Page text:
As I enter the throes of middle age, I find I'm less inclined to wish away my life. Because the seemingly turbulent times still offer something which can benefit me-- some nuances or gifts--however cloaked with momentary distress they might be. If nothing else, they are simply a notable part of my life. And every moment of my life, now, is somehow consequential.

I wish that every remaining moment of my life is a happy one. But if not, I'm just happy for every remaining moment at all. Time passes more quickly than we can ever fathom, and suddenly, we yearn for what we once had but is now gone. I don't believe in regrets, and some day, I hope, I'll appreciate even the most formidable moments in my life.

Or maybe that's just wishful thinking.

Monday, August 3, 2009

Matters of Great Importance

I have a strict ritual each night before I go to sleep. I wedge my body in bed among the pile of cats, prop myself up against a couple pillows, and make a To-Do List.

The list generally consists of mundane but necessary tasks for the next day: Make dentist appointment, trim bushes, clean cat hair off the bedspread. Occasionally, I even compose a list of lists: Make grocery list. Do list of bills. Write list of island vacation destinations I can't afford.

The average person might mentally organize these tasks. But without a written itinerary, I'm likely to sink into the couch, staring vacantly at a cobweb in the corner of the ceiling and pondering, "Wasn't there SOMETHING I was supposed to be doing?" Perhaps I'm ADD, or a bit OCD. (Could it be both, one compensating for the other?) The point is, if I don't put everything in writing, carve it upon Sherry's Stone Tablet of Commandments, I'm not likely to follow through.

Lately, I've listed two items consistently each day: 1) Walk and 2) Write. (Not to be achieved at the same time. Though I am a multi-tasker, I'm forced to keep both hands on Ringo's leash in order to salvage the lives of small animals we pass.) After several consecutive weeks of this routine, even the most disorganized individual would have these activities engrained forever. Yet I continue to scrawl them on my nightly To-Do List, and dutifully check them off once accomplished.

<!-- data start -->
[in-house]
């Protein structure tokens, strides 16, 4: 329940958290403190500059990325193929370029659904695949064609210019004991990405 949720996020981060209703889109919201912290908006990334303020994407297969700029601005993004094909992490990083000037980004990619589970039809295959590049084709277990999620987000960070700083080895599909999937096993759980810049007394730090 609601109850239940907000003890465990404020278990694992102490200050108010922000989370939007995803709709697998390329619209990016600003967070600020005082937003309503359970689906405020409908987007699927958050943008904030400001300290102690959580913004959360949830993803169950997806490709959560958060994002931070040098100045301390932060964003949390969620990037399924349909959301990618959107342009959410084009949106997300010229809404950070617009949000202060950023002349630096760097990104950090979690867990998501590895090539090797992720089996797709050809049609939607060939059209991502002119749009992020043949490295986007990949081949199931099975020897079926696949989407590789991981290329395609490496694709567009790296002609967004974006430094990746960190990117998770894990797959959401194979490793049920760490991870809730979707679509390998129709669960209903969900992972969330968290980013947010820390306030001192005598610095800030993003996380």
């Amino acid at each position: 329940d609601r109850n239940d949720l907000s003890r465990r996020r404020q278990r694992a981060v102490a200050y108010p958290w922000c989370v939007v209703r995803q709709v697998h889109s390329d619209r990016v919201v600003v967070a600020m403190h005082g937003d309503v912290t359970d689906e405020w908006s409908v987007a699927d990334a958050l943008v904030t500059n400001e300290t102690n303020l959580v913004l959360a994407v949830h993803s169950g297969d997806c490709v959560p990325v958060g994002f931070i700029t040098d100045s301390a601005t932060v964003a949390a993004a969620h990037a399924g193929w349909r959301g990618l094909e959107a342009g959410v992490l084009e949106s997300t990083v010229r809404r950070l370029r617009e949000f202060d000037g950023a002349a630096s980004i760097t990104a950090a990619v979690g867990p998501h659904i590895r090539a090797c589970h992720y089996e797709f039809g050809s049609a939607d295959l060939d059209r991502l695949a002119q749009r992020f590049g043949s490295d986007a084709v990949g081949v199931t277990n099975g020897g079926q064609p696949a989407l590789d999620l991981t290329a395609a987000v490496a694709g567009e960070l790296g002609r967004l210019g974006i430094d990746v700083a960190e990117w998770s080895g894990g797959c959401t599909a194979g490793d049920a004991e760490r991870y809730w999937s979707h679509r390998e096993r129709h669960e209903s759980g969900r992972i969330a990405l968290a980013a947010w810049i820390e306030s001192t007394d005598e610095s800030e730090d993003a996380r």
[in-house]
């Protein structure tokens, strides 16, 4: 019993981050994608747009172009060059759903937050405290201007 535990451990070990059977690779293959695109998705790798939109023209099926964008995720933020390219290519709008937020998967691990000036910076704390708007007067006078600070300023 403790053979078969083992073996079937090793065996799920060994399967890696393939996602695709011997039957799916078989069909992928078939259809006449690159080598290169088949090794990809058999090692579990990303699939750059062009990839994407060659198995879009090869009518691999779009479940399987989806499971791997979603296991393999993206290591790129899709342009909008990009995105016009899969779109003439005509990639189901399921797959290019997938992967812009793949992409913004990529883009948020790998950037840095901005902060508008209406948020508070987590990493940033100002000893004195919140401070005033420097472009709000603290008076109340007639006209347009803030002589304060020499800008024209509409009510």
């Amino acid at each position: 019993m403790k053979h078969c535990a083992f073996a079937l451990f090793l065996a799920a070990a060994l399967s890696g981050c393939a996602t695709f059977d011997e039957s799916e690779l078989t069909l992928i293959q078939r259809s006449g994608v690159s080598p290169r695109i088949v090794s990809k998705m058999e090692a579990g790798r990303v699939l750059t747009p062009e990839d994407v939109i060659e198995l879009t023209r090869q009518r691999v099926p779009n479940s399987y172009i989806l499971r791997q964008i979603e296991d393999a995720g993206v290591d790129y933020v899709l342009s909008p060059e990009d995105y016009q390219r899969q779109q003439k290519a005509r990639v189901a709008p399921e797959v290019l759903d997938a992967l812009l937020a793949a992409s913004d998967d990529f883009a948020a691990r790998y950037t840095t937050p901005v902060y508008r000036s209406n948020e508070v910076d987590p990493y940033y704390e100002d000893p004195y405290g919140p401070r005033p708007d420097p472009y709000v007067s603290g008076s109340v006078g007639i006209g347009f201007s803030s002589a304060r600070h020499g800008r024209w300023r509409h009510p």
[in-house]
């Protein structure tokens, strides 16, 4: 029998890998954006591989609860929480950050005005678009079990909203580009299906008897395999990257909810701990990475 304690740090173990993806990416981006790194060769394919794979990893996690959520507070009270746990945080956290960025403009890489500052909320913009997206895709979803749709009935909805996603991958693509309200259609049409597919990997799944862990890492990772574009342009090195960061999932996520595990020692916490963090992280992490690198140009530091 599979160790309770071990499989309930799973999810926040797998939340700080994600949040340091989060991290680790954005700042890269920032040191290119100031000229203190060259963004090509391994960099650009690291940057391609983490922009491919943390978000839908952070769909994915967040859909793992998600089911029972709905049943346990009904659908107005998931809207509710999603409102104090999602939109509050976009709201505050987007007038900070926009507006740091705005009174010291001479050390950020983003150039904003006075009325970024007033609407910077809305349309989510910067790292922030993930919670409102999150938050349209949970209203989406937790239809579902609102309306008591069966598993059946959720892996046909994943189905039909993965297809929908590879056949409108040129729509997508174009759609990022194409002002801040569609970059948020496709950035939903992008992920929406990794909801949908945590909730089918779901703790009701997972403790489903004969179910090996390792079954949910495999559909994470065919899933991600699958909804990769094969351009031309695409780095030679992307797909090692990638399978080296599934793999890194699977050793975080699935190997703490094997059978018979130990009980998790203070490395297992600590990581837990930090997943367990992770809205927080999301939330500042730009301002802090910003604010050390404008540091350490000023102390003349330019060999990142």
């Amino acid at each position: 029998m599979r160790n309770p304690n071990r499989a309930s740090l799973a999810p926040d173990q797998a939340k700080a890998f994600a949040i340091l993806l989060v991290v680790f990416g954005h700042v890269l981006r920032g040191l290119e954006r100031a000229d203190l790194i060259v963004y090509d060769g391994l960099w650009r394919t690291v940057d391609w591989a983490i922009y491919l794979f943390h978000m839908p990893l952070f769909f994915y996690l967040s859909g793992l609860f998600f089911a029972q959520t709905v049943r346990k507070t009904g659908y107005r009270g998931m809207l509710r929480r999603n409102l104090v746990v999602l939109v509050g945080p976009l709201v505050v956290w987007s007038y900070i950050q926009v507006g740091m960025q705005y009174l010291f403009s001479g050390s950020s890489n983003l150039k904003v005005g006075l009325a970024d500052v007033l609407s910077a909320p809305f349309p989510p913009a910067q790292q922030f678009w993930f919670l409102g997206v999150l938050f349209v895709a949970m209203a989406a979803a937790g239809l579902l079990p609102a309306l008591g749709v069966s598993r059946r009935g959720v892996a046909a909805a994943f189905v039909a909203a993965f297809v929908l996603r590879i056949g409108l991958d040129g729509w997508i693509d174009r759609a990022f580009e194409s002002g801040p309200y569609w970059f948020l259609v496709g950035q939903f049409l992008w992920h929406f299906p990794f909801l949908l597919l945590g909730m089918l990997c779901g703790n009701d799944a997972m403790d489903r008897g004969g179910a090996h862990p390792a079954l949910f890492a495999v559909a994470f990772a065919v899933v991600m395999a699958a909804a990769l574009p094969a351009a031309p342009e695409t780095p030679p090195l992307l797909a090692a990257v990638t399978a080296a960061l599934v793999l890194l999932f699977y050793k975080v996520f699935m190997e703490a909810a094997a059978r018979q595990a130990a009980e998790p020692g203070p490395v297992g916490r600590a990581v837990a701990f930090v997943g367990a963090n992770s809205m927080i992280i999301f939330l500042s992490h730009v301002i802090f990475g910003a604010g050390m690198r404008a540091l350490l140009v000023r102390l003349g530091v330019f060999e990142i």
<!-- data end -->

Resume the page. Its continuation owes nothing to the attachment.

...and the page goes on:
Why? Because they are currently Matters of Great Importance.

We all have priority goals. This list (a mental compilation for those who aren't ADD/OCD), is fluid, changing as our lives change. For me, getting in shape and finishing a new novel have recently taken top rank. I still need to accomplish numerous other items on my list each day. But walking and writing, these two things necessary to reach my top goals, take precedence over a multitude of others.

In one of the most memorable movie scenes ever, Jack Palance tells Billy Crystal in City Slickers that the secret of life is One Thing. "Just one thing. You stick with that, and everything else don't mean shit."

"That's great," replies Billy. "But what's the one thing?"

"That's," Jack tells him, "what you have to figure out."

Other than general survival, I'm not sure there's simply just one thing. But we all need to narrow down our goals, pinpoint exactly those which are most important to us at any given point in our life. Choose what matters most. Tell ourselves the steps we need to take to get there.

And everything else, the hundreds of things we need to do or want to have, should fall below those priorities.

Want to buy a new house? Then a Caribbean cruise drops down, way down, on the list. Want to lose weight? Then that frozen pina colada, sadly, may have to lose out in the list of priorities.

Whether they're written in ink or simply stored in the forefront of our mind, life goals must infuse our daily thoughts and dictate our agendas.

The Matters of Great Importance to us are just that. The rest--even the momentary enjoyment of that tempting pina colada--don't mean shit.